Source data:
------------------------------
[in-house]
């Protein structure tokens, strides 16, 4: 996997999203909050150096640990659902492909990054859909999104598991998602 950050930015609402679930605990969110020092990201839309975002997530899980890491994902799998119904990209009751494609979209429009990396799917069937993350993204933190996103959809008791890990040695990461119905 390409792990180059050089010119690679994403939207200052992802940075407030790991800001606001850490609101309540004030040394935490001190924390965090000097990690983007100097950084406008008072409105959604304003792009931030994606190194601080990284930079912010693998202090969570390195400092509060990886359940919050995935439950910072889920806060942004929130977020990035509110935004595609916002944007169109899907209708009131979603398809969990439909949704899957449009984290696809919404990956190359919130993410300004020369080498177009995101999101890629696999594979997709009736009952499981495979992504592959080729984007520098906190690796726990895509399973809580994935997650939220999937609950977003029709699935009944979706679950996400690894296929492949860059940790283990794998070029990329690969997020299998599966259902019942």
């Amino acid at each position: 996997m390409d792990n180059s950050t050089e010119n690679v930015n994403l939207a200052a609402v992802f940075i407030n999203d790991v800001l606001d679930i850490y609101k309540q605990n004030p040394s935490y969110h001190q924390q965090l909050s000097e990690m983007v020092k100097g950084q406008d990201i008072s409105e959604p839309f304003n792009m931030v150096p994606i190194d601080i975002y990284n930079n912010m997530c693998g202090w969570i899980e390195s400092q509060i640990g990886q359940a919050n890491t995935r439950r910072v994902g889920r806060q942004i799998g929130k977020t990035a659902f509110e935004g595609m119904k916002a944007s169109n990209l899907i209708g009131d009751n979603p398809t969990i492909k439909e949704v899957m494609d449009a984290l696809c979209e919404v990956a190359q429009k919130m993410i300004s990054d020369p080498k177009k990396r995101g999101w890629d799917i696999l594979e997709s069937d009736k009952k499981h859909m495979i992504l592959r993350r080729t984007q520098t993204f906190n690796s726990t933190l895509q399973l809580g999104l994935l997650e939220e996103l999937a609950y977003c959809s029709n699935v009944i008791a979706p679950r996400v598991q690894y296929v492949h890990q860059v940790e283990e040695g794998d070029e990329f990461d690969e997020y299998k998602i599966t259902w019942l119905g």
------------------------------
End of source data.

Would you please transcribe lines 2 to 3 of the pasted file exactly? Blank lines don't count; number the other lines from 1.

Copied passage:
């Protein structure tokens, strides 16, 4: 996997999203909050150096640990659902492909990054859909999104598991998602 950050930015609402679930605990969110020092990201839309975002997530899980890491994902799998119904990209009751494609979209429009990396799917069937993350993204933190996103959809008791890990040695990461119905 390409792990180059050089010119690679994403939207200052992802940075407030790991800001606001850490609101309540004030040394935490001190924390965090000097990690983007100097950084406008008072409105959604304003792009931030994606190194601080990284930079912010693998202090969570390195400092509060990886359940919050995935439950910072889920806060942004929130977020990035509110935004595609916002944007169109899907209708009131979603398809969990439909949704899957449009984290696809919404990956190359919130993410300004020369080498177009995101999101890629696999594979997709009736009952499981495979992504592959080729984007520098906190690796726990895509399973809580994935997650939220999937609950977003029709699935009944979706679950996400690894296929492949860059940790283990794998070029990329690969997020299998599966259902019942």
């Amino acid at each position: 996997m390409d792990n180059s950050t050089e010119n690679v930015n994403l939207a200052a609402v992802f940075i407030n999203d790991v800001l606001d679930i850490y609101k309540q605990n004030p040394s935490y969110h001190q924390q965090l909050s000097e990690m983007v020092k100097g950084q406008d990201i008072s409105e959604p839309f304003n792009m931030v150096p994606i190194d601080i975002y990284n930079n912010m997530c693998g202090w969570i899980e390195s400092q509060i640990g990886q359940a919050n890491t995935r439950r910072v994902g889920r806060q942004i799998g929130k977020t990035a659902f509110e935004g595609m119904k916002a944007s169109n990209l899907i209708g009131d009751n979603p398809t969990i492909k439909e949704v899957m494609d449009a984290l696809c979209e919404v990956a190359q429009k919130m993410i300004s990054d020369p080498k177009k990396r995101g999101w890629d799917i696999l594979e997709s069937d009736k009952k499981h859909m495979i992504l592959r993350r080729t984007q520098t993204f906190n690796s726990t933190l895509q399973l809580g999104l994935l997650e939220e996103l999937a609950y977003c959809s029709n699935v009944i008791a979706p679950r996400v598991q690894y296929v492949h890990q860059v940790e283990e040695g794998d070029e990329f990461d690969e997020y299998k998602i599966t259902w019942l119905g």